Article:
Jeremy Ghez wrote Architects of Change: Designing Strategies for a Turbulent Business Environment in what many considered the most turbulent environment imaginable: England voted to leave the European Union via Brexit, Donald Trump was elected president of the United States, and populist movements were shaking the political and economic bedrock of an already shaky Europe. Then, things got even crazier.
Ghez, an associate professor of economics and decision sciences at HEC Paris and co-director of the school’s Center for Geopolitics, says he wrote Architects of Change as a “toolbox for managers” in a disruptive, world-changing time. Released in October, the book is a series of essays based on conversations with CEOs, thought leaders, experts, and political leaders, offset every other chapter by business school case studies that Ghez has taught to his MBA students. Among the cases: Founding a Popular Pizza Place in Paris; Strategizing at Amazon When Globalization Comes Under Pressure; Looking for Talent in a Chaotic World.
The thrust of the book: that great business leaders use an entrepreneurial mindset to transform how businesses and industries operate. Architects of Change is predicated on the expectation that a tsunami of change is headed our way, and the successful will weather the storm with strategies for sustainable profitability. It’s about “how you strive for impact,” Ghez says. “A toolbox on how to strive for impact in a world that is increasingly hot, increasingly crowded, and increasingly angry.”
A CHANGED WORLD IN A FEW SHORT MONTHS
Thanks to coronavirus, the tsunami has arrived.
“The world has indeed changed. But how much did it change?” says Ghez, 39. “Before this crisis, I was struck by the number of people expecting a tsunami to happen. Some said it would technological, others argued it would be social, others still thought it would be environmental. Well, is this the tsunami? In any case, architects of change are those who will be able to surf on this wave of transformation and try to reinvent their business environment in order to strive. This requires analysis, agility, and imagination. The health crisis is an explanation as to why they need to do that. It’s maybe a perfect illustration of how ‘turbulent’ — the key word in the subtitle of the book everyone, including me, seems to forget about — this business environment can get.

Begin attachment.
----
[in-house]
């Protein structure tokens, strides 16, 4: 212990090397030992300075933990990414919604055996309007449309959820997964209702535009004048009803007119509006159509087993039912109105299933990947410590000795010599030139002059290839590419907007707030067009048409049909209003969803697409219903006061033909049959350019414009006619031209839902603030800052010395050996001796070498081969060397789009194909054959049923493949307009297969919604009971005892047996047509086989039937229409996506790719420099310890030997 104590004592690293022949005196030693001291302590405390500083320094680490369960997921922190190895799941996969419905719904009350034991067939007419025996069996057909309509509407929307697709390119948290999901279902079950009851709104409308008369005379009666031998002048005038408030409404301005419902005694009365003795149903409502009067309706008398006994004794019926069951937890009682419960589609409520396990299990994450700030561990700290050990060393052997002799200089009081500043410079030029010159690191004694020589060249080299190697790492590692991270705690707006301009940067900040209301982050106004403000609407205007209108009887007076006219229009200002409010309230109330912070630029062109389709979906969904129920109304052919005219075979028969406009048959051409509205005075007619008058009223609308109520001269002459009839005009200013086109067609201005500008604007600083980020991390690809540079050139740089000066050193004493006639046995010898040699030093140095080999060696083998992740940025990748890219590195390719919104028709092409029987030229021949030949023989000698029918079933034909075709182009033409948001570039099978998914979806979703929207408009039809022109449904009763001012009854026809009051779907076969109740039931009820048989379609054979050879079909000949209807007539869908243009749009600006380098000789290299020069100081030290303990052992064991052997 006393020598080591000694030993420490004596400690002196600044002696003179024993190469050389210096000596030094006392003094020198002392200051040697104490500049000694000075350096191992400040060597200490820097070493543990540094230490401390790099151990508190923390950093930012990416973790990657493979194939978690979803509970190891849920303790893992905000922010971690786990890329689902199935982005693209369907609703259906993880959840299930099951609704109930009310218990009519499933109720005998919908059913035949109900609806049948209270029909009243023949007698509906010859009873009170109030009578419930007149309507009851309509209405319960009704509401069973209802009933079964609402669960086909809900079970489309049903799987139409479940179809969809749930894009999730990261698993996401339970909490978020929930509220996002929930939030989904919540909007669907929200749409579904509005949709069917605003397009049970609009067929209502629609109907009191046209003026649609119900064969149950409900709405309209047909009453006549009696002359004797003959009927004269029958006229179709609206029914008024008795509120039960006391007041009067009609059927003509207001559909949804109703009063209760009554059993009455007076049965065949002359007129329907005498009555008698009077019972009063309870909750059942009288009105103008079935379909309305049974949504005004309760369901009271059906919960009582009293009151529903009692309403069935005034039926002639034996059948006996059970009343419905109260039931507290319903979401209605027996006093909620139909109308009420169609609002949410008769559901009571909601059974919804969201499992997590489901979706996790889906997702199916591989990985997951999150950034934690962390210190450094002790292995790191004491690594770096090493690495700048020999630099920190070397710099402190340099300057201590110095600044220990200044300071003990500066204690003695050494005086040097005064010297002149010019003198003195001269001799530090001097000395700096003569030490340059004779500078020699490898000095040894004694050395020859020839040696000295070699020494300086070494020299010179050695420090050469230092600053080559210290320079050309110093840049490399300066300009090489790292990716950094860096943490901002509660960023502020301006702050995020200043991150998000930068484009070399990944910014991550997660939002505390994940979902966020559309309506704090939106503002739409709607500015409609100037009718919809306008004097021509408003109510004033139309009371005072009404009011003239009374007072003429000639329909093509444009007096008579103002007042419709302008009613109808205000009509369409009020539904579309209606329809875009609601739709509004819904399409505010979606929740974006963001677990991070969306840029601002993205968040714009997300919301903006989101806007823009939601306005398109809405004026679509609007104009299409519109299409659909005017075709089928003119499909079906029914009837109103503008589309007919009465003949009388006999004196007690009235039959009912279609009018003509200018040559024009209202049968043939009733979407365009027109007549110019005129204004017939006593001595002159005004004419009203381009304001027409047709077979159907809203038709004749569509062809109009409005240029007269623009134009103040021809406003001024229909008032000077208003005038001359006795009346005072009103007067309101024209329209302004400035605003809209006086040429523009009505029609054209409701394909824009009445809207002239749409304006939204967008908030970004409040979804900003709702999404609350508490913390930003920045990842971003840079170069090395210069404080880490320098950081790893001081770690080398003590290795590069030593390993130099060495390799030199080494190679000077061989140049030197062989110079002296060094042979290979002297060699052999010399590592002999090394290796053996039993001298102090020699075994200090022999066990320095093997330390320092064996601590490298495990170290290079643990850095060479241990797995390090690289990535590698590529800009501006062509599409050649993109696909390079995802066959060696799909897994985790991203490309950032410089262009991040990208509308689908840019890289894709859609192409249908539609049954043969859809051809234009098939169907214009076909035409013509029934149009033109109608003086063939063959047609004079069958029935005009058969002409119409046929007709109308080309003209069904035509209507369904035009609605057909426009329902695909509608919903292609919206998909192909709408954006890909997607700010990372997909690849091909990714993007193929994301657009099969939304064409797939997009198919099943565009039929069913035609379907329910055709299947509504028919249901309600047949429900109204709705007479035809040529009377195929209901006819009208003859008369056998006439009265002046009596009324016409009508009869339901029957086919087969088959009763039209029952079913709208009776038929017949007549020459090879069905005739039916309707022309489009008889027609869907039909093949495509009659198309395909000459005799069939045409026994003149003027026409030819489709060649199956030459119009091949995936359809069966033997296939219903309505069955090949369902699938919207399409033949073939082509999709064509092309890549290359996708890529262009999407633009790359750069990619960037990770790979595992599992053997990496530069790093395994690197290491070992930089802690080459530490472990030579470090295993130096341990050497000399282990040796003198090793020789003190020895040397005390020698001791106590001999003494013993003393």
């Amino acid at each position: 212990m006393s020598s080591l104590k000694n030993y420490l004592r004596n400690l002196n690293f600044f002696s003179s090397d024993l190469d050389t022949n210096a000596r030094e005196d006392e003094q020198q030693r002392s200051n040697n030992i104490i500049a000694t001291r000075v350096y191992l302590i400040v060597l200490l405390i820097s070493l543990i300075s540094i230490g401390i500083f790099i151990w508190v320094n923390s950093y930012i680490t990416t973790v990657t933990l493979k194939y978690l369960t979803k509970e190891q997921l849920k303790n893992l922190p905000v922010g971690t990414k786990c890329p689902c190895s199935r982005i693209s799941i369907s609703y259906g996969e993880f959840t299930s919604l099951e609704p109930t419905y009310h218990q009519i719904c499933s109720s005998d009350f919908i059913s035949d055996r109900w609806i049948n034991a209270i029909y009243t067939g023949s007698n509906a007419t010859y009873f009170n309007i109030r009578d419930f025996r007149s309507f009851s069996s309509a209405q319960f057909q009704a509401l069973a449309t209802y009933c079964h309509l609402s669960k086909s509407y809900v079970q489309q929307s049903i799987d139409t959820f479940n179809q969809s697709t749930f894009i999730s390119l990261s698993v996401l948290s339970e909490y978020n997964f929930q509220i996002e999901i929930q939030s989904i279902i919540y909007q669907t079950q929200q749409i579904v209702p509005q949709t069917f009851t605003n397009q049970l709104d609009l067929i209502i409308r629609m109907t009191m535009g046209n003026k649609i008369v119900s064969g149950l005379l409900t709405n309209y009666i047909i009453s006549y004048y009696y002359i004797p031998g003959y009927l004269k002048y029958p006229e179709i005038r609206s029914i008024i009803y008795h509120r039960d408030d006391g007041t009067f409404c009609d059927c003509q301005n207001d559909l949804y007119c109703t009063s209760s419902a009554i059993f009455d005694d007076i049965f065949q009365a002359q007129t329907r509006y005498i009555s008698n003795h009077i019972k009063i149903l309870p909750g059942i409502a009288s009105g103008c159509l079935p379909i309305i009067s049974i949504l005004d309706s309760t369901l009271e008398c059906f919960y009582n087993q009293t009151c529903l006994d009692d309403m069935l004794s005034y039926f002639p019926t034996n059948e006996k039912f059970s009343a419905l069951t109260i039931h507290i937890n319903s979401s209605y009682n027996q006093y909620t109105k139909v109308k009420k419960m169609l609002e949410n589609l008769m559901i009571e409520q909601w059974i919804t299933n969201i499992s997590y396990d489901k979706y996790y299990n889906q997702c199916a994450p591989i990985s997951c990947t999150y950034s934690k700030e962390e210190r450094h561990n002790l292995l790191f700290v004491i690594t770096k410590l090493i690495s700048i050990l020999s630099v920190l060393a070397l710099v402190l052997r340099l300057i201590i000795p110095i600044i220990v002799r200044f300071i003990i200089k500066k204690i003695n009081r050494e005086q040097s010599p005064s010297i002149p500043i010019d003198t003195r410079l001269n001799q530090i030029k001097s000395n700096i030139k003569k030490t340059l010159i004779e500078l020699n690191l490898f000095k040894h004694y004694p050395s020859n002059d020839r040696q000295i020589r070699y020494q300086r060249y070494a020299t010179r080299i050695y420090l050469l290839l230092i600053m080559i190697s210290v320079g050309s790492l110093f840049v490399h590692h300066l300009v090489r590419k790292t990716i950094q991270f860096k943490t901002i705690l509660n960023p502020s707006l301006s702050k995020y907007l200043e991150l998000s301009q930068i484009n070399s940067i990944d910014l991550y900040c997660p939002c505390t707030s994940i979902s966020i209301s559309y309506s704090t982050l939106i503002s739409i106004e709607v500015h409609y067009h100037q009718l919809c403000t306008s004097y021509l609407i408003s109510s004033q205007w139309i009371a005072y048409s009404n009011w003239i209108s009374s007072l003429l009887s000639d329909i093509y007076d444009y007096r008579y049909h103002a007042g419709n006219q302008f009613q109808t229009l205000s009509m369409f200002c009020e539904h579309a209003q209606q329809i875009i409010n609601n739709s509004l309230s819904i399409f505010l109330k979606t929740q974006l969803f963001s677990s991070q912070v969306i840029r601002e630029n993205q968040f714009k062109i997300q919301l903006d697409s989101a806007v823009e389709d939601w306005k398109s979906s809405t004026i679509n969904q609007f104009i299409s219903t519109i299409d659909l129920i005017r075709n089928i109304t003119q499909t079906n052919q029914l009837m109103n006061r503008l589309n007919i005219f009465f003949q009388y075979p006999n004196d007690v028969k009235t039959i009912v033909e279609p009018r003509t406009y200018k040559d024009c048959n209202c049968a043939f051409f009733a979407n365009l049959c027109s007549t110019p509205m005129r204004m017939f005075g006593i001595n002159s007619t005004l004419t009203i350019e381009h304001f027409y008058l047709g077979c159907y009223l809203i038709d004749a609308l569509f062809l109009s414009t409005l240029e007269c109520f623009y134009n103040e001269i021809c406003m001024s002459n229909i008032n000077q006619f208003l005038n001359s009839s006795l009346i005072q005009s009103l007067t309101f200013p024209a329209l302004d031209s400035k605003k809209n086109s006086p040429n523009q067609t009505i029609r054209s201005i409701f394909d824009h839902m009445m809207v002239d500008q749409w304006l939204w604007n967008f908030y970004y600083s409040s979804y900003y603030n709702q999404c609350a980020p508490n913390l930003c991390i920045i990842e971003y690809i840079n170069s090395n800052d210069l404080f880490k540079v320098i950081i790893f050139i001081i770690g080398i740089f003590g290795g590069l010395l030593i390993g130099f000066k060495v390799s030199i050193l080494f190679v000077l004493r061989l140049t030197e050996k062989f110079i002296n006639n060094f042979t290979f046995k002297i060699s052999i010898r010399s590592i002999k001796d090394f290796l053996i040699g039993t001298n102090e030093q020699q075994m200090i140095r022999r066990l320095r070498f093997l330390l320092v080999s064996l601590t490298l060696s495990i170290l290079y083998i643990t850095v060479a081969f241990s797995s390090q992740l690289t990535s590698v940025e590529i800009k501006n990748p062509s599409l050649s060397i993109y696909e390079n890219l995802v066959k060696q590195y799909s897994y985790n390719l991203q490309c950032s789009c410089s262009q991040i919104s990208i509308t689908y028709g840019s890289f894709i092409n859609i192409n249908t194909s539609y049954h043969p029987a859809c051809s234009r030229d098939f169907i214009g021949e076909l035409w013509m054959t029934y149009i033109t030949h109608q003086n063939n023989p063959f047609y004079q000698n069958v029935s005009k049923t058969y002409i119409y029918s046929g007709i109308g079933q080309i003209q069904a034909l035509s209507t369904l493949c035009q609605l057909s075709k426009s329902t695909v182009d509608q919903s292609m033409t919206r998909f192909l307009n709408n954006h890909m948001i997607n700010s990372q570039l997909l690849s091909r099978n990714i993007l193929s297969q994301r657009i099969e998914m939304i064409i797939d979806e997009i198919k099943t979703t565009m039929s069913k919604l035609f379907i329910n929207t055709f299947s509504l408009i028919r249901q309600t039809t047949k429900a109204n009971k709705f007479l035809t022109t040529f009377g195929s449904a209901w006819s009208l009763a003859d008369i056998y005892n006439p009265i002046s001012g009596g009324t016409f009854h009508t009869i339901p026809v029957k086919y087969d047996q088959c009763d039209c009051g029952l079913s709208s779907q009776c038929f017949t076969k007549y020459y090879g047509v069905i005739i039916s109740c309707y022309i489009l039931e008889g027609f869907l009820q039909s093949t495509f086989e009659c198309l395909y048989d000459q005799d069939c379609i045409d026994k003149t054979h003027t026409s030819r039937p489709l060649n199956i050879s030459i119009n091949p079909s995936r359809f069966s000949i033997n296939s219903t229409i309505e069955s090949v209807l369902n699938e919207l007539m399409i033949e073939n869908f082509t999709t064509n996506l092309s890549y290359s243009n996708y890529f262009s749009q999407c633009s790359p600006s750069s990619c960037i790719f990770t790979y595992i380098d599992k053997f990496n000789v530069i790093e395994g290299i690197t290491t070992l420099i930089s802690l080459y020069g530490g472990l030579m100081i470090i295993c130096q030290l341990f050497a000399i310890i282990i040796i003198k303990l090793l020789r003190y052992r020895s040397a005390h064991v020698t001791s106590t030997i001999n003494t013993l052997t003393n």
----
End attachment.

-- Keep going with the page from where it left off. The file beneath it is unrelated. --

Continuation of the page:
“And if it wasn’t the pandemic, it would have been something else. Unless you accept the need for constant evolution (we need to re-read the sequel of Alice in Wonderland, and remember the Red Queen’s Race) and even reinvention, you’re unlikely to do well.”
Poets&Quants named Ghez one of our 40-Under-40 Best Business School Professors in 2019. This year, as we selected a new group of peerless B-school profs, we caught up with Ghez from Paris just before the start of the event that would define the year as the most turbulent in memory: the global pandemic that could easily be a chapter in Architects of Change. (Perhaps it will be the sequel.)
Poets&Quants: How long have you been working on this book, and how have world events changed as you were writing it? It almost feels like in the last few years, political, economic, and cultural events are escalating.
Jeremy Ghez: It felt, and it still feels, like we live in a world that constantly defies what we used to think as the laws of gravity, the laws that would never be denied by anything. We also live in a business environment in which our intuition that we need to constantly, constantly adapt, constantly change and even constantly transform, is widely shared and widely verified in practice.